The City Magazine Since 1975

Bringing the Heat

August 2018
Bringing the Heat
PHOTOGRAPHER: 

John Lewis of Lewis Barbecue and Juan Luis adds his signature chiles to grilled pork chops and cheesy creamed corn for an up-tempo summer feast

Inside his Southwest-meets-modern Elliotborough home, John Lewis seasons center-cut pork chops while sipping on a Topo Chico cocktail.

Hanging out in his Elliotborough abode, with the south-of-the-border mariachi sounds of Herb Alpert & the Tijuana Brass drifting through his kitchen and an icy Topo Chico-and-tequila cocktail in hand, John Lewis can easily close his eyes and imagine he’s right back in his hometown of El Paso, Texas.

Since moving here three years ago, the pitmaster has served up Texas-style meats and sides at Lewis Barbecue, as well as Tex-Mex—or technically, “New Mex”—cuisine at his Juan Luis food stall in Workshop. “We call it Tex-Mex, but in reality the food is El Paso-style Mexican, similar to what’s found in New Mexico,” explains Lewis, whose recipes were inspired by boyhood summers spent on his great-grandparents’ green chile farm in Hatch, New Mexico. “Green chiles are comfort food for me,” he notes.

The smoky peppers are hard to find around here—they have a brief harvest window and grow primarily in the Southwest—but they can be ordered online from Zia Green Chile Company when in season. On September 29, you can try them in person at Lewis Barbecue’s annual chile roast.

During the late-summer harvest, Lewis roasts two full bushels (about 40 pounds) of Hatch green chiles to use throughout the year, adding the peppers to a seasonal side dish of creamed yellow corn with nutty Fontina cheese. To balance the heat at dinnertime, he also serves bright, sautéed summer squash. Created by Lewis Barbecue general manager Ben Garbee, the recipe features buttery ribbons of yellow straight-neck squash and zucchini cooked al dente over the stovetop and tossed with cilantro, lemon, and garlic.

In order not to raise the indoor temps with a hot oven, Lewis relies on his PK grill for a direct-indirect cooking approach for center-cut, bone-in pork chops. He piles hot coals to one side of the flat-bottomed grill and sears the meat, then flips the chops onto the opposite side, away from the coals, for a gentle finish.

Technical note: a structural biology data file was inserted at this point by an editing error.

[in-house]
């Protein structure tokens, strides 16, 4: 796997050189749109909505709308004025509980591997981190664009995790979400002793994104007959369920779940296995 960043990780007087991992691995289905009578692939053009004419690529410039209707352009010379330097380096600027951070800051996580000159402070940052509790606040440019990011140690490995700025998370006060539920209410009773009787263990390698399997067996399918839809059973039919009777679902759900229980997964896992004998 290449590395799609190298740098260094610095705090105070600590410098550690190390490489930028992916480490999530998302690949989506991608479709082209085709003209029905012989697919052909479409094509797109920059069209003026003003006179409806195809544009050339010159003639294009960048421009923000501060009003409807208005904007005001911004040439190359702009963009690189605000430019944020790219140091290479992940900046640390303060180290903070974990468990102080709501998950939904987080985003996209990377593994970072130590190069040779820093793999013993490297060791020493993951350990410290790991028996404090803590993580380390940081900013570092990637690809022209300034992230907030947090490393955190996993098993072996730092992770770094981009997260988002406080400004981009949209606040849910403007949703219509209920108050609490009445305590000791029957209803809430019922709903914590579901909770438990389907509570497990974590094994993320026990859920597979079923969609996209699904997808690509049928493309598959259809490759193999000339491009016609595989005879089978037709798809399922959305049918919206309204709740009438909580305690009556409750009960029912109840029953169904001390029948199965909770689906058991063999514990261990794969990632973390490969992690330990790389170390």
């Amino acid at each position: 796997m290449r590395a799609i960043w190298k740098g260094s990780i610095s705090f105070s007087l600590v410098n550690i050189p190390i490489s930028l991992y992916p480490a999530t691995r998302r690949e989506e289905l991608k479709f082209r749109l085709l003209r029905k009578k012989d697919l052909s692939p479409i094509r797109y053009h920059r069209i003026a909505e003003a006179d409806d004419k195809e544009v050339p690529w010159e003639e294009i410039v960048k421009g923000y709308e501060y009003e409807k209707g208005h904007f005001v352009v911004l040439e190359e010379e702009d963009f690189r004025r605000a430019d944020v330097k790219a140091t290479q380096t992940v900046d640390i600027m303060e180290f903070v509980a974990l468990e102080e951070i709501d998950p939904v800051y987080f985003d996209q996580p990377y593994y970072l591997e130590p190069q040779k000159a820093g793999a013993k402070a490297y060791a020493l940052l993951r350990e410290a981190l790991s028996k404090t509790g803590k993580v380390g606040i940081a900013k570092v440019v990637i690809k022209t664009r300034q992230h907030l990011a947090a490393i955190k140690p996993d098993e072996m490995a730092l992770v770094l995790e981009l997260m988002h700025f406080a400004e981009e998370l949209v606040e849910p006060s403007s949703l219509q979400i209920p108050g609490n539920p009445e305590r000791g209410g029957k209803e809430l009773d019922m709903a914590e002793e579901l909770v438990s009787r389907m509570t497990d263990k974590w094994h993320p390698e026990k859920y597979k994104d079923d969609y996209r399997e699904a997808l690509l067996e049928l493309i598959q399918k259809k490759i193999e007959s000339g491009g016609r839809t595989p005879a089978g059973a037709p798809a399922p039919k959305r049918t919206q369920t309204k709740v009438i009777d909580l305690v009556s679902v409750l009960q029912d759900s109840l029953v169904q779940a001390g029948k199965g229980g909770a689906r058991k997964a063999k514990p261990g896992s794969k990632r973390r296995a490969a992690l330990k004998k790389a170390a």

“When you’re cooking 50 chops a day, five days a week, you can tell by touch when they’re medium-done,” says Lewis, but for casual grillers, he recommends investing in an instant-read thermometer and pulling the meat off when it reaches 135 degrees. While the pork chops rest for 10 minutes—an essential step, “or all that juiciness will float into the air and not your mouth,” the chef notes—he dollops them with a pat of chile-lime butter, made using freshly toasted and ground ancho chiles.

For one last cool nod to the season, Lewis dishes up grilled peach panna cotta that he prepped and popped in the refrigerator the night prior. The creamy yet light dessert is held together with unflavored gelatin rather than egg yolks, and while this version features juicy peach slices, the treat can be made with any fresh, in-season fruit.

In the Kitchen with John Lewis

Lives: In Elliotborough
Works: As owner/pitmaster of Lewis Barbecue and Juan Luis
Food for Thought: “My favorite way to unwind is to read cookbooks that I’ve collected while traveling. Hardcore Carnivore by Jess Pryles has a bunch of great grilling stuff,” he says.